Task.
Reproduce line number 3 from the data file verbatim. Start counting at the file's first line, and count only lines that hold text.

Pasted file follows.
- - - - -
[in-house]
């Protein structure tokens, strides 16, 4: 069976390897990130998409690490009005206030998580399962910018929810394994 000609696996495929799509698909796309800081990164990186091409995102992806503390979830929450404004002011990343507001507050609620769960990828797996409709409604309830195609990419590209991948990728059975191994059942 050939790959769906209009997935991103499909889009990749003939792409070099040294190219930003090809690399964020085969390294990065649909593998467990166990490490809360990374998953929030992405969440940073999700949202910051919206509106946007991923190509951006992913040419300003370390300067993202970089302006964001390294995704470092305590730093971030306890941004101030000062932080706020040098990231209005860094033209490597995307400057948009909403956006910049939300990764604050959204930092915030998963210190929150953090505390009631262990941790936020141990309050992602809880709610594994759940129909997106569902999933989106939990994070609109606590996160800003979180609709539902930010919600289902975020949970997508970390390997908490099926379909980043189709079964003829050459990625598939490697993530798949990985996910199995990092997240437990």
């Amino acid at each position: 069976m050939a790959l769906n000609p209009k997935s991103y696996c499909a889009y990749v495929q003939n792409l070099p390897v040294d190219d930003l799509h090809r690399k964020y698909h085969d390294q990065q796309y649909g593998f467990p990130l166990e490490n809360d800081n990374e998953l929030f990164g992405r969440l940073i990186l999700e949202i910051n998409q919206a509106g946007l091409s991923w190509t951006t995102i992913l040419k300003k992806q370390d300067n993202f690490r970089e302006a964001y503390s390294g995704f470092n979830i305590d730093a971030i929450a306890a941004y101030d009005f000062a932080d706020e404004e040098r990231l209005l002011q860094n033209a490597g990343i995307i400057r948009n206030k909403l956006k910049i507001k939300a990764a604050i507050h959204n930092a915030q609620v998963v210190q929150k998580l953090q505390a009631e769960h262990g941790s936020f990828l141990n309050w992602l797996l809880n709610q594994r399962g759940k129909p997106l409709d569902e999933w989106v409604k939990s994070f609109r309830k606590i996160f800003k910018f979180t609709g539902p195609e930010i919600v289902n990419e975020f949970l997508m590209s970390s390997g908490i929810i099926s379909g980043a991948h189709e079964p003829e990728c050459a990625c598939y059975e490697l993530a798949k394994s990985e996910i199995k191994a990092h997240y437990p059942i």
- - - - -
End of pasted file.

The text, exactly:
């Amino acid at each position: 069976m050939a790959l769906n000609p209009k997935s991103y696996c499909a889009y990749v495929q003939n792409l070099p390897v040294d190219d930003l799509h090809r690399k964020y698909h085969d390294q990065q796309y649909g593998f467990p990130l166990e490490n809360d800081n990374e998953l929030f990164g992405r969440l940073i990186l999700e949202i910051n998409q919206a509106g946007l091409s991923w190509t951006t995102i992913l040419k300003k992806q370390d300067n993202f690490r970089e302006a964001y503390s390294g995704f470092n979830i305590d730093a971030i929450a306890a941004y101030d009005f000062a932080d706020e404004e040098r990231l209005l002011q860094n033209a490597g990343i995307i400057r948009n206030k909403l956006k910049i507001k939300a990764a604050i507050h959204n930092a915030q609620v998963v210190q929150k998580l953090q505390a009631e769960h262990g941790s936020f990828l141990n309050w992602l797996l809880n709610q594994r399962g759940k129909p997106l409709d569902e999933w989106v409604k939990s994070f609109r309830k606590i996160f800003k910018f979180t609709g539902p195609e930010i919600v289902n990419e975020f949970l997508m590209s970390s390997g908490i929810i099926s379909g980043a991948h189709e079964p003829e990728c050459a990625c598939y059975e490697l993530a798949k394994s990985e996910i199995k191994a990092h997240y437990p059942i």